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Spies, intrigue and an unsolved murder: Investigating the assassination of a Swedish prime minister | World News


The shot rang out in a busy street in Stockholm in February 1986, fired at point-blank range. Less than an hour later, the prime minister of Sweden was pronounced dead.

But 37 years and multiple investigations later, including a decade-long probe by famed crime writer Stieg Larsson, nobody has ever been brought to justice for Olof Palme’s murder.

Now a new four-part series from Sky Documentaries explores the unsolved assassination sometimes known as “Europe’s JFK shooting”, and the world of spies and intrigue that swirls around it.

Jan Stocklassa is a former diplomat for the Swedish foreign ministry who has spent the last 10 years investigating Palme’s murder.

He was doing research for a book when he came across a trove of materials compiled by Larsson, the author of The Girl With The Dragon Tattoo, who had quietly spent years trying to find the killer before he died in 2004.

“The murder of Olof Palme has been on and off in people’s minds for 37 years,” Mr Stocklassa tells Sky News.

“It’s always there, and it’s sort of a wound that starts to heal and then gets torn up again.”

Delicate timing

The assassination came at a time when, as leader of Sweden, Palme was walking a dangerous tightrope between the two superpowers: the US and the Soviet Union.

The USSR was eyeing expansion – something America and the West were desperate to keep Sweden away from due to its geographical and strategic importance.

Controversially, Palme sought to keep Sweden as a neutral, non-aligned country and, crucially, one that was not in NATO.

So it was at a delicate time for Sweden that Palme was assassinated, possibly changing the course of his country’s history.

A 1984 file picture shows Sweden's Prime Minister Olof Palme who was shot dead on his way home from a movie theatre in Stockholm, February 28, 1986. REUTERS/Tobbe Gustavsson (SWEDEN - Tags: POLITICS PROFILE) SWEDEN OUT. NO COMMERCIAL OR EDITORIAL SALES IN SWEDEN. THIS IMAGE HAS BEEN SUPPLIED BY A THIRD PARTY. IT IS DISTRIBUTED, EXACTLY AS RECEIVED BY REUTERS, AS A SERVICE TO CLIENTS
Image:
Olof Palme was killed as he and his wife walked home from the cinema

“The political situation changed a lot and I don’t think we realised it then”, Mr Stocklassa said. “Sweden was trying to create this third possibility between the Soviet Union and the US and help all small nations to be able to run their own destiny.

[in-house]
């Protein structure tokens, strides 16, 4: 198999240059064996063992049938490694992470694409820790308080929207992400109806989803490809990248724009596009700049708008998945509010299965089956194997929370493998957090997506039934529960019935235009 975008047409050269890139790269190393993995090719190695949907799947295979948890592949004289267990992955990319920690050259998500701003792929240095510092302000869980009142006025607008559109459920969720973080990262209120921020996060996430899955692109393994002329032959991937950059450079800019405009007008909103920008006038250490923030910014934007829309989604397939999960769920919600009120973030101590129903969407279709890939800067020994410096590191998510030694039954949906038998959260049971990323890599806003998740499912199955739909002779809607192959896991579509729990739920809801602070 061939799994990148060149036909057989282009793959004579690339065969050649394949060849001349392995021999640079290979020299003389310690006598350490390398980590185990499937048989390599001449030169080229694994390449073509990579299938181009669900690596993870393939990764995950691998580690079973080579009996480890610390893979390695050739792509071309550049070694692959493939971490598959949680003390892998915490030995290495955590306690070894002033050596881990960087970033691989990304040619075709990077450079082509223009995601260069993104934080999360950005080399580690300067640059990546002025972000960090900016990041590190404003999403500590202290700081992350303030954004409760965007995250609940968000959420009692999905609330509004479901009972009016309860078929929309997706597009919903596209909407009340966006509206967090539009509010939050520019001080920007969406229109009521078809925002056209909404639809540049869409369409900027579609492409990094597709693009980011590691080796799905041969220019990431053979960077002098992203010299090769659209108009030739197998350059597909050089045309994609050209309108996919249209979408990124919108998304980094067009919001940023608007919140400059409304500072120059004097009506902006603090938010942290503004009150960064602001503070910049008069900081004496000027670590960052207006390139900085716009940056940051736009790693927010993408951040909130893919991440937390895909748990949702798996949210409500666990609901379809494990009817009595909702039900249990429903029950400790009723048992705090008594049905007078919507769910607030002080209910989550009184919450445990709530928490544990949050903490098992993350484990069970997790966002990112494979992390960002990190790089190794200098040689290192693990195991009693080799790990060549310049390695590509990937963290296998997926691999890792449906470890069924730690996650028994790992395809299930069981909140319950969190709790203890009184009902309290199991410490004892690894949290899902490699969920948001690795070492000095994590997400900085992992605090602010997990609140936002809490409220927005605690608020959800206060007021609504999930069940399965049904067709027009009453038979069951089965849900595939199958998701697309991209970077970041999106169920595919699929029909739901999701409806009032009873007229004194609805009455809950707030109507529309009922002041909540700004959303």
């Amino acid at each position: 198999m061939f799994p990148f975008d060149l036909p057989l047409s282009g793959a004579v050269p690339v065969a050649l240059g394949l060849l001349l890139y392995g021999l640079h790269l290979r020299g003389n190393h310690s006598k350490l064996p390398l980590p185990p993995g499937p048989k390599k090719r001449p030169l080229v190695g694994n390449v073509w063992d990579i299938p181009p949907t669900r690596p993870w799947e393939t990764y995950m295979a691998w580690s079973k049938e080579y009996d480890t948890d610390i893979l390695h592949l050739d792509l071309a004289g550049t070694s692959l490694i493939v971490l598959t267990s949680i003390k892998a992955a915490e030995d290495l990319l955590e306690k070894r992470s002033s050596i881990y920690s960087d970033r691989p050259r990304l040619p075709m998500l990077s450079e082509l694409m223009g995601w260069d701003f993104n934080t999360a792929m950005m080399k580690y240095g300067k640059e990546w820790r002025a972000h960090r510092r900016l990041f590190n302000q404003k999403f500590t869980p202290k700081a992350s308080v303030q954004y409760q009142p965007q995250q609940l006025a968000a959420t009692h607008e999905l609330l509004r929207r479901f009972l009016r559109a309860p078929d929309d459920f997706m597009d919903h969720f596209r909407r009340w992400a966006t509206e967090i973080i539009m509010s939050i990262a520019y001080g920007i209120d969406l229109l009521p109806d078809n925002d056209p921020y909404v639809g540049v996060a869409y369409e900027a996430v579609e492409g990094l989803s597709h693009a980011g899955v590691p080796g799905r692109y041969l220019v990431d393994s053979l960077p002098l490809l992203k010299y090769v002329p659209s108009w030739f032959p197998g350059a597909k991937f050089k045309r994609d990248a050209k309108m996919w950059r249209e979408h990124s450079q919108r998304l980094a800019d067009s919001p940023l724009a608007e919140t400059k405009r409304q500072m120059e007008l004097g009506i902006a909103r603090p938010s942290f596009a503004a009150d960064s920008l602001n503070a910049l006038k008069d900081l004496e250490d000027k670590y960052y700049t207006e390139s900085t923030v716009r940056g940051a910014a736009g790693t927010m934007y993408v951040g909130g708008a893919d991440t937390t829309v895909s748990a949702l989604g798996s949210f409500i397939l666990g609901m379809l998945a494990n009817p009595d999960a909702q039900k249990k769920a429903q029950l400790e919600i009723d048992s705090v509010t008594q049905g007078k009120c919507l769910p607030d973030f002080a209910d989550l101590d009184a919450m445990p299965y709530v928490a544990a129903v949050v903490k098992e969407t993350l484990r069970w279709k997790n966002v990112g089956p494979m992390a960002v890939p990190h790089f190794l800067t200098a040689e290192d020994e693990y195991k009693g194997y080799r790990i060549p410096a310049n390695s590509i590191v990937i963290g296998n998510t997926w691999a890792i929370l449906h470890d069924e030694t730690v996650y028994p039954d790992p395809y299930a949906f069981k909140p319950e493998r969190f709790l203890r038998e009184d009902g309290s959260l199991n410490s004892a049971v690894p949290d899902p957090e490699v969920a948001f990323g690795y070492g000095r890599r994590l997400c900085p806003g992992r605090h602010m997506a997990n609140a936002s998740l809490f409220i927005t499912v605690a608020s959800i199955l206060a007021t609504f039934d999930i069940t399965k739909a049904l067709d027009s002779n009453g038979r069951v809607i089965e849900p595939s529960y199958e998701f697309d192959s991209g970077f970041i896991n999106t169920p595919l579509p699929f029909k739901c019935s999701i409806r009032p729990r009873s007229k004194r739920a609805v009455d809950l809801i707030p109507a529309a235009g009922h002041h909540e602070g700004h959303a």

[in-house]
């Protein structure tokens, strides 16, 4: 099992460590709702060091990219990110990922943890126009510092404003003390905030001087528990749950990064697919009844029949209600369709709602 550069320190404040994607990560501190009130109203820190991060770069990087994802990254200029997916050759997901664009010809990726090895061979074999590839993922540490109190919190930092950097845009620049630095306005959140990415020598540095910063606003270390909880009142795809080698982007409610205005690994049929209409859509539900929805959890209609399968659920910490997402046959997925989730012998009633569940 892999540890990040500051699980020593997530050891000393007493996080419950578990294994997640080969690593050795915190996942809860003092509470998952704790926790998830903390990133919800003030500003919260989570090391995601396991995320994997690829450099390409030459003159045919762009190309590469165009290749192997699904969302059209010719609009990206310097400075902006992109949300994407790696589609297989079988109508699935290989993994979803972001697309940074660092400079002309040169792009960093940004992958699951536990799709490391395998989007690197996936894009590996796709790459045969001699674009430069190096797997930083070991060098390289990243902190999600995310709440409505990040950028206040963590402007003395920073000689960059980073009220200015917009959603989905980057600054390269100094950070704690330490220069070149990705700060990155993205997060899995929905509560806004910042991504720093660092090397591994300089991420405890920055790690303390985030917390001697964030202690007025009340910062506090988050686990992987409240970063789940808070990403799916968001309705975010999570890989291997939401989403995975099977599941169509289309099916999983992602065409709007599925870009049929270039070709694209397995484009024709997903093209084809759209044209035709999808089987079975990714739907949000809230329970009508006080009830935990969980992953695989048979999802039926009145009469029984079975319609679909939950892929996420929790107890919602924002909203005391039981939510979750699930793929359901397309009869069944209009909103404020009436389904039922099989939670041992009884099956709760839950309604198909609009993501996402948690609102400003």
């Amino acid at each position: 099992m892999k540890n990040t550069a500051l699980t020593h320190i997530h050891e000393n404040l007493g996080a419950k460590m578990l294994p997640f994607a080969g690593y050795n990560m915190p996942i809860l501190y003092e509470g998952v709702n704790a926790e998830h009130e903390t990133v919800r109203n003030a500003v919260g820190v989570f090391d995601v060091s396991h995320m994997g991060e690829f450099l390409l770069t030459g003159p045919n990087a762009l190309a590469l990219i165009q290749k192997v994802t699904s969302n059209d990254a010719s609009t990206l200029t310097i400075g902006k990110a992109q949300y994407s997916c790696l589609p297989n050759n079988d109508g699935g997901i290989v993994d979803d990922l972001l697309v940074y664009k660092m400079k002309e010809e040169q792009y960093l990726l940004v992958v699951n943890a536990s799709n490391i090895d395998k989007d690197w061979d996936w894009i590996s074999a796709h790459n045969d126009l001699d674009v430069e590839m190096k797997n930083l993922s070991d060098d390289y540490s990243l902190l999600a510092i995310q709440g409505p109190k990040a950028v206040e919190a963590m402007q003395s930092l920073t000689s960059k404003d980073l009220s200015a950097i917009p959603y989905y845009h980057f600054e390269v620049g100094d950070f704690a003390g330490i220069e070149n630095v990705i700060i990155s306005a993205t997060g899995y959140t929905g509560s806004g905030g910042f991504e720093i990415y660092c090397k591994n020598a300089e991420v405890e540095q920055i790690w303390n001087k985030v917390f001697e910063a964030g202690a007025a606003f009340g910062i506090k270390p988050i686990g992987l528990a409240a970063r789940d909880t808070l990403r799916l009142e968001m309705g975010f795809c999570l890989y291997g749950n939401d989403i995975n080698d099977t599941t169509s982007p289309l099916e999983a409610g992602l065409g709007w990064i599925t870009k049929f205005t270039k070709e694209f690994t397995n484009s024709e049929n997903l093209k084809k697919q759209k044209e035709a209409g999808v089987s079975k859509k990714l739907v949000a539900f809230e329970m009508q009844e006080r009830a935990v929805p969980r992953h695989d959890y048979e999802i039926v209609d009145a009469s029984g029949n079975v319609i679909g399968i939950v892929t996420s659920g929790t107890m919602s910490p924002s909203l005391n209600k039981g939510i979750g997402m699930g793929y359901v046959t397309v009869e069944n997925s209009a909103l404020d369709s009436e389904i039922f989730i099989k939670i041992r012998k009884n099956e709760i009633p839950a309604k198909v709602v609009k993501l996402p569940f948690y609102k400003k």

“And that one bullet in the back of Olof Palme has changed that immediately.”

Now, following the Russian invasion of Ukraine, Sweden has abandoned its decade’s long position of neutrality and is set on joining NATO.

Read more:
‘Historic moment’ as Sweden applies to join NATO
NATO allies ‘agree Ukraine will become member’

Mr Stocklassa’s investigations into Palme’s murder saw him enter a world of shadowy intrigue and even come face to face with former spies. What was that like?

“Scary,” he says. “I went to Cyprus to meet this Swedish spy living in northern Cyprus because he wanted to avoid extradition.”

Mr Stocklassa says he used a fake name to meet the spy and didn’t know who to trust, even the police.

But he said entering the world of spooks was a “rush” that you can get “drawn into or addicted to”.

In 1986 the Prime Minister of Sweden, Olof Palme, is assassinated on a busy street in Stockholm. The murder sends shockwaves around the world..Years of police investigations reach a dead end. The internet becomes awash with conspiracy theories, creating armies of armchair detectives and obsessives. But the trail runs cold..Until a journalist accidentally discovers 20 boxes containing the personal files of the world...s bestselling crime writer, SDeg Larsson, author of The Girl With the Dragon Tattoo and The Girl who Kicked a Hornet...s Nest.
Image:
Jan Stocklassa has been investigating the assassination for more than a decade

After a decade of research, Mr Stocklassa says the assassination still remains unsolved – but he says he has built on Larsson’s work and has a theory.

“I’m not saying who I believe was actually pulling the trigger, I have a theory on that,” he says.

“But more importantly, you can see the actual forces behind it, with the South Africans using a Swedish middleman and using Swedish right-wingers as helpers and possible scapegoats or patsies.

“That’s the theory that Stieg (Larsson) believed in, and I strongly believe in. I’m even convinced about it.”

The Man Who Played With Fire returns for episode two on Sunday, 21 May on Sky Documentaries and Now. Episode one is available to watch on catch up.



This story originally appeared on Skynews

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